The crushed stone crunched beneath our feet as we walked between the rows of plants. Sunlight, diffused by the plastic that sheltered us from the cool May wind, warmed the greenhouse and intensified the throaty smell of geraniums and tender green plants.
“Want to ride on my back for a little while?” I turned and asked my just-turned-five-year-old nephew.
“Yeah. Yeah. Yeah.” His words came out in excited staccatos. I knelt down on the stones and he wrapped his arms around my neck, a feeling of which I will never grow tired, and groaned as I lifted him up. “I want to ride on your back for a long time,” he said, indicating that he did not think this situation needed to be temporary.
“Well, we’ll see how long I can last carrying you, because you’re getting big,” I said, feeling the weight of his body on my back as we continued to weave our way through the greenhouse.
Plants and children, perhaps the foremost features of a well-celebrated Mother’s Day, have much in common. They require nurturing – a word that has remained in my mind ever since I read this blog post. According to Google, the word nurture means “the process of caring for and encouraging the growth or development of someone or something.” Children and plants require food and water and sunlight and fresh air to grow. Sometimes they have thorns and hurt those who are lovingly caring for them. They have specific needs that must be met in order for them to flourish, but they cannot meet those needs on their own. They need someone else to meet those needs – they need to be nurtured.
We can all nurture those around us. And perhaps the most beautiful, life-giving way for anyone to nurture, that which our mothers do for us beginning at birth and from then on every day of our lives, is to give life out of pain. Out of gasping breathless pain she gives you your first breath. Out of her fear she gives you courage. Out of her worry she gives you security. Out of her depression she gives you joy. Out of her weariness she gives you strength. Out of her confusion she gives you clarity. Out of her hunger she gives you food. Because she went through it she fights so you don’t have to. And that is exactly what Jesus did for us on the cross, friends. He experienced separation from God the Father, hell, so we don’t have to if we choose relationship with God through Jesus. Out of His death He gave us life. So this thing that our mothers do so well for us, this thing any of us can do for anyone else, this nurturing, this process that we can see acted out in the rows of cared-for, growing green plants that we buy to beautify our gardens and give to our mom, is all an imitation of what our Savior does for us every day, because He created us to grow.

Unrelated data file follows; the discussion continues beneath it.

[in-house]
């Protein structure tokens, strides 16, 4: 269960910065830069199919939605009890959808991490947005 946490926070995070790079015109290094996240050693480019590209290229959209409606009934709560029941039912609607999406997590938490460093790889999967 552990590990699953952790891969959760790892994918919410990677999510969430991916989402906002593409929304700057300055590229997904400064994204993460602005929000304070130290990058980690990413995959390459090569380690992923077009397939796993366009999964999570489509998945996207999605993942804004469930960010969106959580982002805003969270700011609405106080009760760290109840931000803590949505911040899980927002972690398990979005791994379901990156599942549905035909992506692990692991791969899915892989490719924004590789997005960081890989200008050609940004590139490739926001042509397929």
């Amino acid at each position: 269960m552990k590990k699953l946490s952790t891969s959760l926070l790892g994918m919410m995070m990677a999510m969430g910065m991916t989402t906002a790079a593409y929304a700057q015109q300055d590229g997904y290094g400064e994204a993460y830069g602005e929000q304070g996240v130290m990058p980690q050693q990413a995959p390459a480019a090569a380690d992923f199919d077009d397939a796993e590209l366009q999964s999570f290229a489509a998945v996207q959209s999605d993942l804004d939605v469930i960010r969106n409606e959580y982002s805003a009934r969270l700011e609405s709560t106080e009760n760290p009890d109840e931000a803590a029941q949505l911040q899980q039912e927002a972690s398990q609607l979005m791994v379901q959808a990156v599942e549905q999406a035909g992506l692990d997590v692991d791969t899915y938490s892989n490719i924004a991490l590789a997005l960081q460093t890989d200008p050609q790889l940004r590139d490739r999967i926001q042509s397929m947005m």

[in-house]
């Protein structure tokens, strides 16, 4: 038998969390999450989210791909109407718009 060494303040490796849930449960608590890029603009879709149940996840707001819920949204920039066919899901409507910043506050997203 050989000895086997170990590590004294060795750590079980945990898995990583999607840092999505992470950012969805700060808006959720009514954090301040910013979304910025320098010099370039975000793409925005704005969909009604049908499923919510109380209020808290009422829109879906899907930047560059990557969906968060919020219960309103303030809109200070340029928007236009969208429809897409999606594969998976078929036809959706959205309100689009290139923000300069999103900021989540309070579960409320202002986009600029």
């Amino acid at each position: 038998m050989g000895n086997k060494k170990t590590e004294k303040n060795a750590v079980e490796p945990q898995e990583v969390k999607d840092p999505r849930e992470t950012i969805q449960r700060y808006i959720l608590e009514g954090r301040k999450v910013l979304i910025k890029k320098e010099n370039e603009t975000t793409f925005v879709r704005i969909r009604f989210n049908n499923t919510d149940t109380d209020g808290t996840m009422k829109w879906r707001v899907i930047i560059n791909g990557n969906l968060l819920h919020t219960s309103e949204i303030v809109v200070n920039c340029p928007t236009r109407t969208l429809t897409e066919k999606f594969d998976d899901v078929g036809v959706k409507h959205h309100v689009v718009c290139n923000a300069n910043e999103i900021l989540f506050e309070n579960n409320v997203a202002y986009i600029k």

So, as the abovementioned blog post recommended, go thank someone who has nurtured you – someone who shared a conversation, a kind word, a smile, a hug, a meaningful gift, a helping hand, an answer to a question – someone who took the time to give you a piece of their lives to help you flourish.
To my mom, thank you for the million and one ways you have nurtured me throughout the years. Thank you for praying that I would exist someday. Thank you for proving the doctor wrong when he wondered how the blankity-blank you were going to nurse a premie every single hour for the first month of my life. Thank you for reading the piles of Little Golden Books to me that I dragged back to your bed every day at naptime. Thank you for giving me healthy food to eat. Thank you for teaching me how to brush my teeth, answer the phone and not to point at people in the store. Thank you for giving my Cabbage Kid Dolls voices and for talking for them while you cooked and cleaned and canned and sewed and were trying to go to sleep at night. Thank you for letting me fall asleep in bed with you and for letting me come back in the middle of the night when the coyotes were howling. Thank you for teaching me how to read and write and never, ever once getting impatient with me when I was in school. Thank you for letting me see the anger in your eyes when I did wrong. Thank you for bawling me out so bad when you caught me cheating on a test that I would never ever in my life ever dare to cheat again. Thank you for teaching me about God and that spending time with Him is the most important thing I could do every day of my life. Thank you for giving me your wisdom and for giving me freedom to make my own decisions. Thank you for praying with me. Thank you for praying for me. Thank you for life, Mom.
And thank You Jesus for giving my Mom life so that she could give me life.